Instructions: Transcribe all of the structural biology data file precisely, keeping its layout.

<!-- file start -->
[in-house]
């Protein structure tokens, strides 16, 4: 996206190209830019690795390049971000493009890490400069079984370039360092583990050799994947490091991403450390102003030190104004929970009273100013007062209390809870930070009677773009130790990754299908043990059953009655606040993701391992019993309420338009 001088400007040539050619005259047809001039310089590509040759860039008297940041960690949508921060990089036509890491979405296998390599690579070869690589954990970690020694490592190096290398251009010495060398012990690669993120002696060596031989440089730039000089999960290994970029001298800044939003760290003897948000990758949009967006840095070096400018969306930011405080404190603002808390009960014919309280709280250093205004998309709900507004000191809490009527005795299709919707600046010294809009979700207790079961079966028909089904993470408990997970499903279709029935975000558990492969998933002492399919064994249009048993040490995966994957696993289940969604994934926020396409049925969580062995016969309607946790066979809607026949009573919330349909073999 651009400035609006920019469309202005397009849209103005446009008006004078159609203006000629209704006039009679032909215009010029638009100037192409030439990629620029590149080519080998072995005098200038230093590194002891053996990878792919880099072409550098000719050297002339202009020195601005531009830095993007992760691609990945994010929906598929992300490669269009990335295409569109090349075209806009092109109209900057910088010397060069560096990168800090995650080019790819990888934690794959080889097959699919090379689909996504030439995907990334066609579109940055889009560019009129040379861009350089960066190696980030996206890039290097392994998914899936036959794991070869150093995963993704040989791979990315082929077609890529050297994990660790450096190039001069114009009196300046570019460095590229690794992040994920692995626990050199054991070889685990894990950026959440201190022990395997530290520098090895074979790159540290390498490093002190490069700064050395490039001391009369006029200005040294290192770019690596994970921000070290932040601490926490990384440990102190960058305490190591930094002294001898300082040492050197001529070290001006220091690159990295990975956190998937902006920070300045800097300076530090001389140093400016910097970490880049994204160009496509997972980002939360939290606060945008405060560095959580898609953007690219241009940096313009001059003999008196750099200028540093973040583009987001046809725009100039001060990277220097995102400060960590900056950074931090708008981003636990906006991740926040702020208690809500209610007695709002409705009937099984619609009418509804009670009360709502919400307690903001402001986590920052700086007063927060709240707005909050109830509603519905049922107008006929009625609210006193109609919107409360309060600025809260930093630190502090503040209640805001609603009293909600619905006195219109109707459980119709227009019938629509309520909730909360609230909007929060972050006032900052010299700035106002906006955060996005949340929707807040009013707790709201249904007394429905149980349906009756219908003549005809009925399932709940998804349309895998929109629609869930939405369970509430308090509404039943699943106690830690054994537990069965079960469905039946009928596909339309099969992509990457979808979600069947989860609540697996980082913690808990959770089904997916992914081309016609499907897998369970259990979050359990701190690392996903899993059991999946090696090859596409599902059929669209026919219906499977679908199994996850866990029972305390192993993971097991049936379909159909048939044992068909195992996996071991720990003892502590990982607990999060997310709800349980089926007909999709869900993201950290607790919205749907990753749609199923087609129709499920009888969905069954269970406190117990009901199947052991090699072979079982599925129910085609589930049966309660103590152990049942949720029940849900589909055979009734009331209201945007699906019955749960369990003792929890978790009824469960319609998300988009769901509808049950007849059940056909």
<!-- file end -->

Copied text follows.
[in-house]
């Protein structure tokens, strides 16, 4: 996206190209830019690795390049971000493009890490400069079984370039360092583990050799994947490091991403450390102003030190104004929970009273100013007062209390809870930070009677773009130790990754299908043990059953009655606040993701391992019993309420338009 001088400007040539050619005259047809001039310089590509040759860039008297940041960690949508921060990089036509890491979405296998390599690579070869690589954990970690020694490592190096290398251009010495060398012990690669993120002696060596031989440089730039000089999960290994970029001298800044939003760290003897948000990758949009967006840095070096400018969306930011405080404190603002808390009960014919309280709280250093205004998309709900507004000191809490009527005795299709919707600046010294809009979700207790079961079966028909089904993470408990997970499903279709029935975000558990492969998933002492399919064994249009048993040490995966994957696993289940969604994934926020396409049925969580062995016969309607946790066979809607026949009573919330349909073999 651009400035609006920019469309202005397009849209103005446009008006004078159609203006000629209704006039009679032909215009010029638009100037192409030439990629620029590149080519080998072995005098200038230093590194002891053996990878792919880099072409550098000719050297002339202009020195601005531009830095993007992760691609990945994010929906598929992300490669269009990335295409569109090349075209806009092109109209900057910088010397060069560096990168800090995650080019790819990888934690794959080889097959699919090379689909996504030439995907990334066609579109940055889009560019009129040379861009350089960066190696980030996206890039290097392994998914899936036959794991070869150093995963993704040989791979990315082929077609890529050297994990660790450096190039001069114009009196300046570019460095590229690794992040994920692995626990050199054991070889685990894990950026959440201190022990395997530290520098090895074979790159540290390498490093002190490069700064050395490039001391009369006029200005040294290192770019690596994970921000070290932040601490926490990384440990102190960058305490190591930094002294001898300082040492050197001529070290001006220091690159990295990975956190998937902006920070300045800097300076530090001389140093400016910097970490880049994204160009496509997972980002939360939290606060945008405060560095959580898609953007690219241009940096313009001059003999008196750099200028540093973040583009987001046809725009100039001060990277220097995102400060960590900056950074931090708008981003636990906006991740926040702020208690809500209610007695709002409705009937099984619609009418509804009670009360709502919400307690903001402001986590920052700086007063927060709240707005909050109830509603519905049922107008006929009625609210006193109609919107409360309060600025809260930093630190502090503040209640805001609603009293909600619905006195219109109707459980119709227009019938629509309520909730909360609230909007929060972050006032900052010299700035106002906006955060996005949340929707807040009013707790709201249904007394429905149980349906009756219908003549005809009925399932709940998804349309895998929109629609869930939405369970509430308090509404039943699943106690830690054994537990069965079960469905039946009928596909339309099969992509990457979808979600069947989860609540697996980082913690808990959770089904997916992914081309016609499907897998369970259990979050359990701190690392996903899993059991999946090696090859596409599902059929669209026919219906499977679908199994996850866990029972305390192993993971097991049936379909159909048939044992068909195992996996071991720990003892502590990982607990999060997310709800349980089926007909999709869900993201950290607790919205749907990753749609199923087609129709499920009888969905069954269970406190117990009901199947052991090699072979079982599925129910085609589930049966309660103590152990049942949720029940849900589909055979009734009331209201945007699906019955749960369990003792929890978790009824469960319609998300988009769901509808049950007849059940056909």